Today is the 73rd birthday of Hayao Miyazaki, my favorite director and japanimation artist of all time.
While this may seem like a boring fan post, I honestly have to pay homage to this man who has not just charmed children around the world through Studio Ghibli, but many adults as well. Many Japanese people would probably look at me strangely as I am, by definition, an “otaku” (おたく）. An “otaku” is a person who has an incredible obsession with something, mostly anime or manga. I happen to love anime, but it’s not something that I developed as an adult. Rather, I used to watch it when I was younger, having grown up in Asia. For some reason, I never lost the love for it.
There are some things that I just really enjoy about cartoons and anime. For one, they almost always have a good person and a bad person. There is always some sort of trial, perhaps many in those who have very long arcs. Usually there is also some form of loss in some way as well. However, it is rare that the “hero” or “heroine” or even “heroes” do not triumph. Even then, their trial process is so heart-wrenching that it resonates deep within me. Maybe I am overly idealistic or just a dreamer, but it’s so simple yet entertaining that during a rough patch (and I have had many), I would almost turn to my anime.
This was especially true during 2012 after my diagnosis. I particularly turned a lot towards Miyazaki’s films. For the bad days, I would reach for my favorites – Howl’s Moving Castle, My Neighbor Totoro, and Spirited Away. The better days were reserved for the more “adult films” like Howl’s and Spirited Away, but when I was plain ol’ down and out, I would watch My Neighbor Totoro. It reminded me of my childhood, when I didn’t have to worry so much about life, and well, I was younger and had so much life left to live. Looking back, it was probably a depressing reason to watch Totoro but for some reason it made me feel better.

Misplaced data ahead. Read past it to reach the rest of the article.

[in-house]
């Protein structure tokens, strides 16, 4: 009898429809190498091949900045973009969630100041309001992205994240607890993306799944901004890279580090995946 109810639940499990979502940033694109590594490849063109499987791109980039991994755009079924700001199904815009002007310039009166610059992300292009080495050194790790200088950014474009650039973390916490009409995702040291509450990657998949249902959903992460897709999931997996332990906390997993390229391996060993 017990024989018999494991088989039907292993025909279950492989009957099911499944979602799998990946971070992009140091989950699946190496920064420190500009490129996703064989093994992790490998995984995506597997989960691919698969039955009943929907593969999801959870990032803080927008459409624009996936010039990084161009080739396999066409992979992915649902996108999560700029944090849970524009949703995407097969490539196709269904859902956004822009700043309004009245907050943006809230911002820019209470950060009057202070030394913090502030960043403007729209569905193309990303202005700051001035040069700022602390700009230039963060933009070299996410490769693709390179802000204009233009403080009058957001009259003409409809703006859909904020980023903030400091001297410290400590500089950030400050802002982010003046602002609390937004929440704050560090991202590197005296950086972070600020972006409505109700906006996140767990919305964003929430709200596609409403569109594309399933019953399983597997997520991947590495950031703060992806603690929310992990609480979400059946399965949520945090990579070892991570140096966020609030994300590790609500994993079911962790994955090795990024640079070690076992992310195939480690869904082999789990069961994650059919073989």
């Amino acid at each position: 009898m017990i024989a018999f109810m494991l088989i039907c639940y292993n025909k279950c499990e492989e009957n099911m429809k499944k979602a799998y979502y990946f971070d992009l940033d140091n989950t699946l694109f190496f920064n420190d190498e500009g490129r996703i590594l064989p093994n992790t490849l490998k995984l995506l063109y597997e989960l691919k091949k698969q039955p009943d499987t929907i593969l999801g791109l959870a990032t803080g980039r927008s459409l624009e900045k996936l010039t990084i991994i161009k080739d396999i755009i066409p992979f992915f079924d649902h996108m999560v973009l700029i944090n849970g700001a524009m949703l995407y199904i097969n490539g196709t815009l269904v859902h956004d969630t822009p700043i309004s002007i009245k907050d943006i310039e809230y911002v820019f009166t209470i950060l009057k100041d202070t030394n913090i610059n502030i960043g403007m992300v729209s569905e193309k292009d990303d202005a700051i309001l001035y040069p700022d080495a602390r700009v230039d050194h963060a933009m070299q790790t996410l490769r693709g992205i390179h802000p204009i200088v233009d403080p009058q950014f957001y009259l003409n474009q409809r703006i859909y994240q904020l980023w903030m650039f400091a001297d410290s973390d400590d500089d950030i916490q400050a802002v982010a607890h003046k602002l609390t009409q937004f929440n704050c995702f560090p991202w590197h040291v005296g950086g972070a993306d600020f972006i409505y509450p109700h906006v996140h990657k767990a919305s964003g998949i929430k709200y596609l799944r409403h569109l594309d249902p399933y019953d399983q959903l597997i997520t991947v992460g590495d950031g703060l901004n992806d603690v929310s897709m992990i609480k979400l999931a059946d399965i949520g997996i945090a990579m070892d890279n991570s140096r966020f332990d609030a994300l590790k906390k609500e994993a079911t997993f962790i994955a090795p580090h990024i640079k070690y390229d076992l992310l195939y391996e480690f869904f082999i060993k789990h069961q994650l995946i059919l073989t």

Take for example, the movie Princess Mononoke. Prince Ashitaka had fallen under a curse that was eating his body. It totally fell under my category of things to watch being that I too had something that was eating my body! However, in spite of his trials, he had to fight other things, creatures and people, while still inflicted. Now I think maybe this should have been my movie of choice being that I too had to fight so many other things during my treatment. Miyazaki may have meant the movie to speak out about the conflict between the environment and the developing world, but to me, this movie hit a more personal chord.
Miyazaki was very passionate about the messages that he wanted to spread in his movies. But to go into that would be an extensive entry. Perhaps I may go into a discussion or revelation on Miyazaki’s individual works even though I’m sure many people much more famous with many more resources than I do have already completed this task. After Miyazaki formerly retired just recently last year, many people and critics were stating how Ghibli will never find someone as talented and gifted as Miyazaki, including Miyazaki’s own son – Goro. While he may have seemingly impossible shoes to fill, I personally will be appreciative and look to enjoy the work that he produces.
Happy Birthday and thank you, Miyazaki-san.
お誕生日おめでとうございます みやざき さん。